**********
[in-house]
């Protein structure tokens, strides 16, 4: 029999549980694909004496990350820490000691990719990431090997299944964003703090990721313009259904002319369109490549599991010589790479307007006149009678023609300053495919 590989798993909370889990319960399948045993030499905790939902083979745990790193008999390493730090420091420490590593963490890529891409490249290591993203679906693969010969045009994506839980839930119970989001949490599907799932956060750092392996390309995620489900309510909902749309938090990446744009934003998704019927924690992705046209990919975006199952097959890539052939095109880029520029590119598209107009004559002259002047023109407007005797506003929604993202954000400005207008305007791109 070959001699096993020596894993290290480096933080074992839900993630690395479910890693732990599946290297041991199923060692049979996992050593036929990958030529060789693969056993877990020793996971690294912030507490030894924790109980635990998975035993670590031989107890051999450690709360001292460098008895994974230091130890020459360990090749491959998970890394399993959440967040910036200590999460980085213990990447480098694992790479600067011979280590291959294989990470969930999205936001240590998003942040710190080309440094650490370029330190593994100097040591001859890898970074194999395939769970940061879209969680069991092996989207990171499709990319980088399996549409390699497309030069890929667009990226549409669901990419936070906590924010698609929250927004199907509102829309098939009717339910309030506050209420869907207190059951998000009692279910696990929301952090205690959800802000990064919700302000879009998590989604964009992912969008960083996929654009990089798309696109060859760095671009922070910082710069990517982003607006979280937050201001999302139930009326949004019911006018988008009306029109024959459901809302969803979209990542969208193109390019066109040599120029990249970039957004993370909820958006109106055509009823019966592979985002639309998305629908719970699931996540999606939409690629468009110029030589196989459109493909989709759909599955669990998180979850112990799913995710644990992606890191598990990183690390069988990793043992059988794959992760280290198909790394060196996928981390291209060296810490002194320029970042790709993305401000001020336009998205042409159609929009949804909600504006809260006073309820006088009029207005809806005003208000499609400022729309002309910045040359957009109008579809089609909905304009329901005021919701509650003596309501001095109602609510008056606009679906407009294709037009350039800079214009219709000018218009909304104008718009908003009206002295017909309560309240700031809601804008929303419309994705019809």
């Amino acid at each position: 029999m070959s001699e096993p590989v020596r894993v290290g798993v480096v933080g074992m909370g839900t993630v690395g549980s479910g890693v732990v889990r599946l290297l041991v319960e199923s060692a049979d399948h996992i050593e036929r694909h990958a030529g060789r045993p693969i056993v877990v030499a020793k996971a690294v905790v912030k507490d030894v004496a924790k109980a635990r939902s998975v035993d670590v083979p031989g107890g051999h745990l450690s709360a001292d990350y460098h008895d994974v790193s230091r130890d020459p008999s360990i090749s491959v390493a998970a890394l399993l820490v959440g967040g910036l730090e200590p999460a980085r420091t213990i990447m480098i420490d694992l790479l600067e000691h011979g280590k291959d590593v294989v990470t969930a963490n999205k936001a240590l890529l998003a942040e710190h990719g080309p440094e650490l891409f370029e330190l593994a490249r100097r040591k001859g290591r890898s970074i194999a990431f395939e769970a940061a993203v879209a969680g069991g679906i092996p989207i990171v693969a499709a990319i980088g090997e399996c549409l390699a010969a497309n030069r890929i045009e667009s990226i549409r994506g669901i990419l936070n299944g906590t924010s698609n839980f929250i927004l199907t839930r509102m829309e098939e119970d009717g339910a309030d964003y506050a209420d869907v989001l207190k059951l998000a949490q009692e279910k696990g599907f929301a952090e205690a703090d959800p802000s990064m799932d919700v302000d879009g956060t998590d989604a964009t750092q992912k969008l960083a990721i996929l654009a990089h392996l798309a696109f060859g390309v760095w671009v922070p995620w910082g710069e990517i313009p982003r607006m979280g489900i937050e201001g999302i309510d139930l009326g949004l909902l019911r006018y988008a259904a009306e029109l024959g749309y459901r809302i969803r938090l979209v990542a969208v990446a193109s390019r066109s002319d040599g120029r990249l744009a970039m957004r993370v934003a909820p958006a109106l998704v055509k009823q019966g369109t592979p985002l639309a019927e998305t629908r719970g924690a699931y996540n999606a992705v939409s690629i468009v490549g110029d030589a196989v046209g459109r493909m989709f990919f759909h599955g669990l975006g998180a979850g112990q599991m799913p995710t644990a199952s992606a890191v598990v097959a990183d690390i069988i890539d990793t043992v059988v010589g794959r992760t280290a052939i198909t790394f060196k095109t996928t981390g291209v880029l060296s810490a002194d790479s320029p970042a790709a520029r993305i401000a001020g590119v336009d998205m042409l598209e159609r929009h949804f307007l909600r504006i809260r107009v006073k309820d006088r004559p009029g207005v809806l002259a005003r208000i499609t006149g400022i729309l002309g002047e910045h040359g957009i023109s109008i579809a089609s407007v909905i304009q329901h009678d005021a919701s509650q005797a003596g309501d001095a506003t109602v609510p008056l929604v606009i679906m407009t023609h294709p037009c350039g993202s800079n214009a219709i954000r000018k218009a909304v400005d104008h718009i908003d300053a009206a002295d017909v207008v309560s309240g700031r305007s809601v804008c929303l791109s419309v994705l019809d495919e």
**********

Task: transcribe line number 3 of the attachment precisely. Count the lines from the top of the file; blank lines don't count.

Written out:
């Amino acid at each position: 029999m070959s001699e096993p590989v020596r894993v290290g798993v480096v933080g074992m909370g839900t993630v690395g549980s479910g890693v732990v889990r599946l290297l041991v319960e199923s060692a049979d399948h996992i050593e036929r694909h990958a030529g060789r045993p693969i056993v877990v030499a020793k996971a690294v905790v912030k507490d030894v004496a924790k109980a635990r939902s998975v035993d670590v083979p031989g107890g051999h745990l450690s709360a001292d990350y460098h008895d994974v790193s230091r130890d020459p008999s360990i090749s491959v390493a998970a890394l399993l820490v959440g967040g910036l730090e200590p999460a980085r420091t213990i990447m480098i420490d694992l790479l600067e000691h011979g280590k291959d590593v294989v990470t969930a963490n999205k936001a240590l890529l998003a942040e710190h990719g080309p440094e650490l891409f370029e330190l593994a490249r100097r040591k001859g290591r890898s970074i194999a990431f395939e769970a940061a993203v879209a969680g069991g679906i092996p989207i990171v693969a499709a990319i980088g090997e399996c549409l390699a010969a497309n030069r890929i045009e667009s990226i549409r994506g669901i990419l936070n299944g906590t924010s698609n839980f929250i927004l199907t839930r509102m829309e098939e119970d009717g339910a309030d964003y506050a209420d869907v989001l207190k059951l998000a949490q009692e279910k696990g599907f929301a952090e205690a703090d959800p802000s990064m799932d919700v302000d879009g956060t998590d989604a964009t750092q992912k969008l960083a990721i996929l654009a990089h392996l798309a696109f060859g390309v760095w671009v922070p995620w910082g710069e990517i313009p982003r607006m979280g489900i937050e201001g999302i309510d139930l009326g949004l909902l019911r006018y988008a259904a009306e029109l024959g749309y459901r809302i969803r938090l979209v990542a969208v990446a193109s390019r066109s002319d040599g120029r990249l744009a970039m957004r993370v934003a909820p958006a109106l998704v055509k009823q019966g369109t592979p985002l639309a019927e998305t629908r719970g924690a699931y996540n999606a992705v939409s690629i468009v490549g110029d030589a196989v046209g459109r493909m989709f990919f759909h599955g669990l975006g998180a979850g112990q599991m799913p995710t644990a199952s992606a890191v598990v097959a990183d690390i069988i890539d990793t043992v059988v010589g794959r992760t280290a052939i198909t790394f060196k095109t996928t981390g291209v880029l060296s810490a002194d790479s320029p970042a790709a520029r993305i401000a001020g590119v336009d998205m042409l598209e159609r929009h949804f307007l909600r504006i809260r107009v006073k309820d006088r004559p009029g207005v809806l002259a005003r208000i499609t006149g400022i729309l002309g002047e910045h040359g957009i023109s109008i579809a089609s407007v909905i304009q329901h009678d005021a919701s509650q005797a003596g309501d001095a506003t109602v609510p008056l929604v606009i679906m407009t023609h294709p037009c350039g993202s800079n214009a219709i954000r000018k218009a909304v400005d104008h718009i908003d300053a009206a002295d017909v207008v309560s309240g700031r305007s809601v804008c929303l791109s419309v994705l019809d495919e």